...But Pop, I've seen things that I know are so wrong. Now how can I go back to school and keep my mind on things that are just in books, that aren't people living? I'm gonna stay, Pop. And I'm gonna keep on tryin' to find out who is guilty for Joey.
That evening on the tenement rooftop, where Edie looks at Joey's coop, Terry catches sight of her. He proudly talks to her about his fondness for his racing pigeons - the "champion flock of the neighborhood." "I started them Golden Warriors. You might say that I was the original Golden Warrior." Tommy idolizes Terry: "This bum here is my shadow. He thinks I'm a tough man because I boxed pro a lot."
She thanks him for helping to feed Joey's pigeons: "I wouldn't have thought you'd be so interested in pigeons." And then he explains how dangerous a pigeon's life can be:
You know this city's full of hawks? That's a fact. They hang around on the top of the big hotels. And they spot a pigeon in the park. Right down on him.
He proudly takes out one of the larger pigeons from the coop, a lead bird named Swifty that won't let other birds take his top perch.
Edie: Even pigeons aren't peaceful.
Terry: There's one thing about them though, they're very faithful. They get married just like people.
Terry: And they stay that way till one of 'em dies.
Edie: That's nice.
Taking her for a drink of Glockenheimer beer in a "saloon" (with a special entrance for ladies), Terry tells Edie that he used to be a prizefighter, but before that, he was an orphaned kid after his father was killed:
I had to scrap all my life. I might as well get paid for it. When I was a kid, my old man got bumped off and - and never mind how. Then they stuck Charley and me in a dump they called a Children's Home. Oh, boy! That was some home. Well, anyhow, I ran away from there and I fought in the club smokers and peddled papers and Johnny Friendly bought a piece of me...Yes, then, uh, I was goin' pretty good there for awhile. And after that, uh. Well, I don't know, what do you really care? Am I right?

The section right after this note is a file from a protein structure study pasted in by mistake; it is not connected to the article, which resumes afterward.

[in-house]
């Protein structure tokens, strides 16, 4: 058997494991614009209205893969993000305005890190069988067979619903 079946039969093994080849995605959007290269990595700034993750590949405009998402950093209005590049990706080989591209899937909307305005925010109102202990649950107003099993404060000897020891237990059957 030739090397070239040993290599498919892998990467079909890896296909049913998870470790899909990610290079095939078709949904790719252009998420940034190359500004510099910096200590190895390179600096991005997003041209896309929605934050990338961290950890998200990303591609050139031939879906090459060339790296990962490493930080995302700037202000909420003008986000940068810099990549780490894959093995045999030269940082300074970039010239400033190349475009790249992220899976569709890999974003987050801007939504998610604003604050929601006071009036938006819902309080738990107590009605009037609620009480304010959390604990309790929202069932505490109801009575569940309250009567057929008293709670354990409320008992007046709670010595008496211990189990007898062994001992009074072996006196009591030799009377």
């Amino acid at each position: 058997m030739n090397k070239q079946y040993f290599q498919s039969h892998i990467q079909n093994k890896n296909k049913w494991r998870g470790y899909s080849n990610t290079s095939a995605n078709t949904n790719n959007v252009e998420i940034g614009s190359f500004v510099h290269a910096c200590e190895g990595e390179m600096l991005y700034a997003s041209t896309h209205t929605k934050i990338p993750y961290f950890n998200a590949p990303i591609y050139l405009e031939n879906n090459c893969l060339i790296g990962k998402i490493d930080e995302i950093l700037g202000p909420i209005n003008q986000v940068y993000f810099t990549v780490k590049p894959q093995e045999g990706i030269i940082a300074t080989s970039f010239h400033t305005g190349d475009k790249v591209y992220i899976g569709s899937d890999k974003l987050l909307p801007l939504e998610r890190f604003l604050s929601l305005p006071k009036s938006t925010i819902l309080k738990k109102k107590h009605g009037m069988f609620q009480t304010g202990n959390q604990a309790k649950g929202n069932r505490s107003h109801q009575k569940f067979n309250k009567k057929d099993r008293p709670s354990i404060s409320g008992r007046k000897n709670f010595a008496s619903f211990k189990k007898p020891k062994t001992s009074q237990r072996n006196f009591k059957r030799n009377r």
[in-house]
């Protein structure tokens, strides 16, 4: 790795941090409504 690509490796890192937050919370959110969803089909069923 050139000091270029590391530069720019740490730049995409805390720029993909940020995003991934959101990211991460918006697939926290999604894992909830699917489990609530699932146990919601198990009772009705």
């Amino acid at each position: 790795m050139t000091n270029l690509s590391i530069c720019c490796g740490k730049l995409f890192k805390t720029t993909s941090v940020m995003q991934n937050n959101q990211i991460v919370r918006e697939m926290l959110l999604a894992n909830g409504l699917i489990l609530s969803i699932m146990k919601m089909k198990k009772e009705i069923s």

Kind-hearted toward him, Edie expresses a philosophy of life totally foreign to him. He believes in a 'dog-eat-dog' world point of view ("Do it to him before he does it to you"):
Edie: Shouldn't everybody care about everybody else?
Terry: Boy, what a fruitcake you are!
Edie: I mean, isn't everybody a part of everybody else?
Terry: And you really believe that drool?
Edie: Yes, I do.
Terry: ...You wanna hear my philosophy of life? Do it to him before he does it to you.
Edie (complaining): I never met anyone like you. There's not a spark of sentiment or romance or human kindness in your whole body.
Terry: What good does it do ya besides get ya in trouble?
Edie: And when things and people get in your way, you just knock them aside, get rid of them, is that your idea?
Terry still doesn't believe he is responsible for Joey's death - "fixin' him wasn't my idea" although he is allegedly blamed for it:
Edie: You don't believe anybody, do you?
Terry: Listen, down here, it's every man for himself. It's keepin' alive. It's standin' in with the right people, so you got a little bit of change jinglin' in your pocket.
Edie: And if you don't?
Terry: And if you don't - right down.
Edie: That's living like an animal.
Terry: All right, I'd rather live like an animal than end up like -
Edie: Like Joey? Are you afraid to mention his name?
Her brother's name keeps popping up in their conversation. Suddenly, in the film's most touching scene, Edie pleads with him to help find her brother's killer, but he refuses, knowing that his loyalties are with his brother Charley, his steady work, and loyalty to Friendly's mob and its code. But Terry is still deeply touched by her pure request, and disturbed that he can't help her:
Edie: Help me if you can, for God's sakes!
Terry: Edie, I'd like to help, I'd like to help, but there's nothin' I can do.
Edie: All right. I shouldn't have asked you.
Terry: Here, come on, have a little beer. Come on, come on. (He puts the glass to her lips, but she doesn't drink)
Edie: I don't want it. You just stay here and finish your drink.
Terry: Oh, no, no, listen, don't go. I got my whole life to drink. (pause) You sore at me?
Edie (innocently): What for?
Terry: Well, I don't know, for not, for not bein' no help to ya.
Edie (intensely): You would if you could. (She strokes his face gently)
She has deep faith in him and in basic human nature, and this causes him inner pain to hear her. Obviously, he is influenced by her and cares for her, and he begins to feel more guilty, frustrated and responsible for the murder. Gradually, he starts to be persuaded to turn against the union.
On their way out of the bar, they encounter a boisterous wedding reception in progress - in a room decorated with paper streamers. Dreamily, they begin to dance together to the music of the party, and soon are spinning around. Terry grins and jokes with her: "Ah, you dance divinely...The Sisters oughta see you now." Terry draws her to him, and they dance closely together, just as Edie breathlessly shares her dizzying feelings with him while her eyes are closed: "I feel like I'm just floating. Just floating. Just floating." Terry's lips draw near to hers, but they are interrupted before they are able to kiss each other.